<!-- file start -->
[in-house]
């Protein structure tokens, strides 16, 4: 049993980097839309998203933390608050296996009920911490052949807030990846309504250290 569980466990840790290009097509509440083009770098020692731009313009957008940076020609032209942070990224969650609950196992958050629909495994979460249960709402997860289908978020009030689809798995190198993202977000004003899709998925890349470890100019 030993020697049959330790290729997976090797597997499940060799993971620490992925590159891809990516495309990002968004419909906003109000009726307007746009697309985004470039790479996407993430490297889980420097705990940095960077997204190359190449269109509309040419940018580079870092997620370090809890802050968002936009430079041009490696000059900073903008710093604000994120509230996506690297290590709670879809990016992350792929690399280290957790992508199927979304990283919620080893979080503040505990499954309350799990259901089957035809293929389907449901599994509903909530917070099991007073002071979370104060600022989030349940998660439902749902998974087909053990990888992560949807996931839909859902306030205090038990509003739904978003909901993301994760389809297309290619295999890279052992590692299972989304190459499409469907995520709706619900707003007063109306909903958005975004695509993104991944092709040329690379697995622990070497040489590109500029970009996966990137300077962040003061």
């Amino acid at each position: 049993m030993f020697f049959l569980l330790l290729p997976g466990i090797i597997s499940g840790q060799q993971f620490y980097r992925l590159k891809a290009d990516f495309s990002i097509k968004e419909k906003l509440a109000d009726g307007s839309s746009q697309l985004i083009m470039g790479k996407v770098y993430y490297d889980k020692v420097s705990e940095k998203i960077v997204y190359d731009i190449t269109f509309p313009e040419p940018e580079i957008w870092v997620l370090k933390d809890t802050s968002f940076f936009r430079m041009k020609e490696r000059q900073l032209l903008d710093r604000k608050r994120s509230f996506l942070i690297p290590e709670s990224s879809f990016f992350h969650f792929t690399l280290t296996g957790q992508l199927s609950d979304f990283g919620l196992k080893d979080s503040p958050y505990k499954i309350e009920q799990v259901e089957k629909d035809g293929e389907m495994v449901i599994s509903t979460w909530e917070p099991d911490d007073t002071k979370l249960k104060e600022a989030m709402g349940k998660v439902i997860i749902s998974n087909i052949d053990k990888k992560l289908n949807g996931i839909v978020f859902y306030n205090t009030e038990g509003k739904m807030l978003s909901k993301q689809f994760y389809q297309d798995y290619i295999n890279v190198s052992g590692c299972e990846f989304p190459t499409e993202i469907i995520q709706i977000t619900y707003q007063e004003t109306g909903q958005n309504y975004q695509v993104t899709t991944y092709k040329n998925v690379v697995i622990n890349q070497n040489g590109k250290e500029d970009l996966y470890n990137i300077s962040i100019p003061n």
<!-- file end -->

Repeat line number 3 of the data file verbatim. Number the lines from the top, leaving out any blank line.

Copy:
């Amino acid at each position: 049993m030993f020697f049959l569980l330790l290729p997976g466990i090797i597997s499940g840790q060799q993971f620490y980097r992925l590159k891809a290009d990516f495309s990002i097509k968004e419909k906003l509440a109000d009726g307007s839309s746009q697309l985004i083009m470039g790479k996407v770098y993430y490297d889980k020692v420097s705990e940095k998203i960077v997204y190359d731009i190449t269109f509309p313009e040419p940018e580079i957008w870092v997620l370090k933390d809890t802050s968002f940076f936009r430079m041009k020609e490696r000059q900073l032209l903008d710093r604000k608050r994120s509230f996506l942070i690297p290590e709670s990224s879809f990016f992350h969650f792929t690399l280290t296996g957790q992508l199927s609950d979304f990283g919620l196992k080893d979080s503040p958050y505990k499954i309350e009920q799990v259901e089957k629909d035809g293929e389907m495994v449901i599994s509903t979460w909530e917070p099991d911490d007073t002071k979370l249960k104060e600022a989030m709402g349940k998660v439902i997860i749902s998974n087909i052949d053990k990888k992560l289908n949807g996931i839909v978020f859902y306030n205090t009030e038990g509003k739904m807030l978003s909901k993301q689809f994760y389809q297309d798995y290619i295999n890279v190198s052992g590692c299972e990846f989304p190459t499409e993202i469907i995520q709706i977000t619900y707003q007063e004003t109306g909903q958005n309504y975004q695509v993104t899709t991944y092709k040329n998925v690379v697995i622990n890349q070497n040489g590109k250290e500029d970009l996966y470890n990137i300077s962040i100019p003061n």